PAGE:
Oleg Khlevniuk’s new biography of Stalin

Oleg Khlevniuk is the foremost Russian specialist in the history of the Soviet ruling circle from the late 1920s until Stalin’s death in 1953 and of the mass terror of the same period. In his work, Khlevniuk largely builds on his own archival research and avoids grand theories and psychologizing. As Anne Applebaum wrote about his study of the early evolution of the Soviet regime,

Digging deep and long in obscure archival collections, the Russian academic Oleg Khlevniuk has produced marvelously detailed accounts of the incremental evolution of the Soviet Communist Party from the chaos of the revolution into what eventually became Stalinism.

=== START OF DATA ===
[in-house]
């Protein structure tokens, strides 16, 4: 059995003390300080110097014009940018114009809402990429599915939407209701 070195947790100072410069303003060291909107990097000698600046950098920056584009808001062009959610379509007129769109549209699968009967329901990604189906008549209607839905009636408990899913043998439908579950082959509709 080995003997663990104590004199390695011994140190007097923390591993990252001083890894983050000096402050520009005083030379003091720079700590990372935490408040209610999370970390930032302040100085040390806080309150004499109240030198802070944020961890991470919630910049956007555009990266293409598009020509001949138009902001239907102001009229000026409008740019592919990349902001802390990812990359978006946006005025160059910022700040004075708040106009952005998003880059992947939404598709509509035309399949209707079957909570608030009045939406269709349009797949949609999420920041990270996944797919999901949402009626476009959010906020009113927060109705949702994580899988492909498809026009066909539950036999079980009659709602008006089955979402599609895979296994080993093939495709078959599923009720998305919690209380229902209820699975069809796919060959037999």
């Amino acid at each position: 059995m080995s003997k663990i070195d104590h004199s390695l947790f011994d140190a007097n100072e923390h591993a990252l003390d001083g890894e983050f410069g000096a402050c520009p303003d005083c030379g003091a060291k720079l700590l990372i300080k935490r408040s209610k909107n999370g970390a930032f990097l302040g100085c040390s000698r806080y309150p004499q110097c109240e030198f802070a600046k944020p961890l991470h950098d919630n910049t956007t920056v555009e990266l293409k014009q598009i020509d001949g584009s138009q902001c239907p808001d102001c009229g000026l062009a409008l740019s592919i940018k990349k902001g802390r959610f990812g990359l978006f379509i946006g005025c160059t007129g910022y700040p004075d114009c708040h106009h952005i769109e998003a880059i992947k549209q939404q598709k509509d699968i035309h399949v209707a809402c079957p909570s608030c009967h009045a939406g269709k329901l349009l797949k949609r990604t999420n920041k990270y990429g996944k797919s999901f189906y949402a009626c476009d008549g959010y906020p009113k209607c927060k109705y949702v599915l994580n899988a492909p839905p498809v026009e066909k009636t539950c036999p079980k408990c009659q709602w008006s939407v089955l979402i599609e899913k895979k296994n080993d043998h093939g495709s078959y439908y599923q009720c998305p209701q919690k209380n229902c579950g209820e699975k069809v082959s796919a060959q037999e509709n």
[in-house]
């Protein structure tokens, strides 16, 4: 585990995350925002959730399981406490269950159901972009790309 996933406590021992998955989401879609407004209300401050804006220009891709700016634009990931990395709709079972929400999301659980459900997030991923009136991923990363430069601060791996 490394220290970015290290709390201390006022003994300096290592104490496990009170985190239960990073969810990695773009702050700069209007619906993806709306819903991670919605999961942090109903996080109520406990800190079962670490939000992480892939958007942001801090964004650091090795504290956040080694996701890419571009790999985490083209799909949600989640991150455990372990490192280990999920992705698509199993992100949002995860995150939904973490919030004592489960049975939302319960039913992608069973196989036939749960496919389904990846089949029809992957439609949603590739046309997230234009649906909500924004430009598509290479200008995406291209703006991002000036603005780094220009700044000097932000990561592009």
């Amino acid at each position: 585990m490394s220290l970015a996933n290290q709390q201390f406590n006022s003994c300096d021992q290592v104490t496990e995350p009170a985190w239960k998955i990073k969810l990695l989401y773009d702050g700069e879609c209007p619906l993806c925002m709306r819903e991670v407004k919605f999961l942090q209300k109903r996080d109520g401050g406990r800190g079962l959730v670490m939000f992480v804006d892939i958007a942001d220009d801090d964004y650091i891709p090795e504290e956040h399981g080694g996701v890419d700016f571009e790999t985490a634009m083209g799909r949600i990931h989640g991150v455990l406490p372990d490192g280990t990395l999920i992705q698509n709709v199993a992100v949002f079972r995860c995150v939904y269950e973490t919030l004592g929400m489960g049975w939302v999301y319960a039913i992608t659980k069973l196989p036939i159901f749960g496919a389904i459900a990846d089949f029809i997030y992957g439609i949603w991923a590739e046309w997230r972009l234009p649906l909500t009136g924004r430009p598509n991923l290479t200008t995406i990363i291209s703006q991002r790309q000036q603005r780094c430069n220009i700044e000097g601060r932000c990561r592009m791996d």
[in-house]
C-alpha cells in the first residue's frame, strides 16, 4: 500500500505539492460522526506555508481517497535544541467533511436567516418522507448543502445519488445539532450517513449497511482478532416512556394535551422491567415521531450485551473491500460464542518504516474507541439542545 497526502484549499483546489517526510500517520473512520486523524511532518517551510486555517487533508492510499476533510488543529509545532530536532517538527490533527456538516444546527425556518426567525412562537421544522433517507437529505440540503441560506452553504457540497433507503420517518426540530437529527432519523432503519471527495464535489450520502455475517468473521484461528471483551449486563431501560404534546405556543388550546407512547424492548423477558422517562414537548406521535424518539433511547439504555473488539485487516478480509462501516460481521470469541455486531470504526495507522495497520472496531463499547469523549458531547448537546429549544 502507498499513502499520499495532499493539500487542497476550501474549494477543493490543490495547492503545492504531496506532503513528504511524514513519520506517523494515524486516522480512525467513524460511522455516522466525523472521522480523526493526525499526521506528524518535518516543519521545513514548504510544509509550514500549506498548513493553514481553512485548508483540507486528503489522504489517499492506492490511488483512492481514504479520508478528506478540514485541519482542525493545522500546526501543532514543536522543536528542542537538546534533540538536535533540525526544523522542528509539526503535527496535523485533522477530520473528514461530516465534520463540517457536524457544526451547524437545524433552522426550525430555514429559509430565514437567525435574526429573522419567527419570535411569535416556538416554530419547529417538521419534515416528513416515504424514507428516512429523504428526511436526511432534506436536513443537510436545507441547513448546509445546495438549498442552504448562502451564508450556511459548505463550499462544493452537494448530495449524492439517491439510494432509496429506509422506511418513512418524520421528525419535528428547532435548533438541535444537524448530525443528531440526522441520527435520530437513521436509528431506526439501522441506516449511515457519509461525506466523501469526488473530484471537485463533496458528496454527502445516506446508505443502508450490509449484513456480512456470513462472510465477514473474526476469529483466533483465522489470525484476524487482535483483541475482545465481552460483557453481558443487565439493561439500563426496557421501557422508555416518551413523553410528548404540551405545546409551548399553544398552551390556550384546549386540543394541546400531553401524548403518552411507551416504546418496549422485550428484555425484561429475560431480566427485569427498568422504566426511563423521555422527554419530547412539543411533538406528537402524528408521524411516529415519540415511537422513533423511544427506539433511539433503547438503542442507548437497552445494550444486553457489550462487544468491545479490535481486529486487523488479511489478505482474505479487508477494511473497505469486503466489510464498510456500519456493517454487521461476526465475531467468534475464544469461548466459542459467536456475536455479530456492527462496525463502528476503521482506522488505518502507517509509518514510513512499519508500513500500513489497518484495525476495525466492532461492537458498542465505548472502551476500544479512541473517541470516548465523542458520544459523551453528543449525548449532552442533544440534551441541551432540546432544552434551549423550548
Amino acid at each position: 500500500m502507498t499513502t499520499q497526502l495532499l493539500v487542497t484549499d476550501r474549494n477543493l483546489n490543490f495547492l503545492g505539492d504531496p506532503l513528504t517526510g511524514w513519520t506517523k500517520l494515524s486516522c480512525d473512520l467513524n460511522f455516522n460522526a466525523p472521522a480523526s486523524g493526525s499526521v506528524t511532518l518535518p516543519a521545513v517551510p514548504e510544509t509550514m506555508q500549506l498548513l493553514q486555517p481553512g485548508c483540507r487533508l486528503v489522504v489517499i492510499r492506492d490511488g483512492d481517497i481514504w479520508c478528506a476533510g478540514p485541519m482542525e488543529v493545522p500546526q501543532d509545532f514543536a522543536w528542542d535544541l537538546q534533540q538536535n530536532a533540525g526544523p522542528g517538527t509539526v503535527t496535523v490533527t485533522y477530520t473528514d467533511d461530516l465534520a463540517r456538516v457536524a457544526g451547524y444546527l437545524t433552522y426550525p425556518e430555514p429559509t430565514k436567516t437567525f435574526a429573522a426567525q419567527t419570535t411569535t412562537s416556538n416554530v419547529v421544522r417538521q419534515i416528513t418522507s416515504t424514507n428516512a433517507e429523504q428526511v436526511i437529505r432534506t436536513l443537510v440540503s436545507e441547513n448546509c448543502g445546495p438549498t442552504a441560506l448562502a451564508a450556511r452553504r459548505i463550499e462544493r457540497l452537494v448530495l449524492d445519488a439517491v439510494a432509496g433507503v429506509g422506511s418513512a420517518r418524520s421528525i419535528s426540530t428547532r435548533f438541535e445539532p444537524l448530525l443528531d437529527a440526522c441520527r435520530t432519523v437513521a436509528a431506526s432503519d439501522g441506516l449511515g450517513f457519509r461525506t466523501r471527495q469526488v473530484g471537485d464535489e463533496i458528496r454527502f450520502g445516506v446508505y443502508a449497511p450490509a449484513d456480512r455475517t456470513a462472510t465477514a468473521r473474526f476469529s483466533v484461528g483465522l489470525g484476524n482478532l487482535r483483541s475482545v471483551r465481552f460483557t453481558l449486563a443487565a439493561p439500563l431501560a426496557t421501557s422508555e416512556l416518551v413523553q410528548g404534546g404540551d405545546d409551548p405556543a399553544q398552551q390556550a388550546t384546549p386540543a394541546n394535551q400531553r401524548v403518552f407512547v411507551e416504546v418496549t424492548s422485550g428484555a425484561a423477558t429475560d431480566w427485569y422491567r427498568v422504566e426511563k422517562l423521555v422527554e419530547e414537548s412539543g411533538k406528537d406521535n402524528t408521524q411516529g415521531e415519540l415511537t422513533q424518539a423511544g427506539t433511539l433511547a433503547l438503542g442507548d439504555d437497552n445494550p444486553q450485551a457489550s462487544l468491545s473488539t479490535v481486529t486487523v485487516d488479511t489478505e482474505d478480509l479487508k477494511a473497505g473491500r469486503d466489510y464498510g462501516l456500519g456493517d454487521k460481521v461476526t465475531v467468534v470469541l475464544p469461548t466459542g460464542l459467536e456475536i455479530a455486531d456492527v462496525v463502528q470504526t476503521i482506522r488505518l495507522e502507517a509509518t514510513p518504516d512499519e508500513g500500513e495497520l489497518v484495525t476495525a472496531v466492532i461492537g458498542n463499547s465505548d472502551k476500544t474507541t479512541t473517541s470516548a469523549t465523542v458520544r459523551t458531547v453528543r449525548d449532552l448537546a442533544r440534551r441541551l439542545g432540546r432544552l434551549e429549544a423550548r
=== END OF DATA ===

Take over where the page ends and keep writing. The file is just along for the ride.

The Yale University Press has published a new biography of Stalin by Oleg Khlevniuk. The book has also been published in Russia, in Russian, both as a physical and an e-book. Khlevniuk has written convincingly on Stalin’s role in running the Bolshevik state in the 1920s and the 1930s; I wonder how well he covered the earlier years in the dictator’s life. (Stephen Kotkin brought out the first tome of his grandly conceived Stalin biography in 2014, spanning the years up to 1928.) At any rate, it must be – to use a Leninist cliche – a very timely book.

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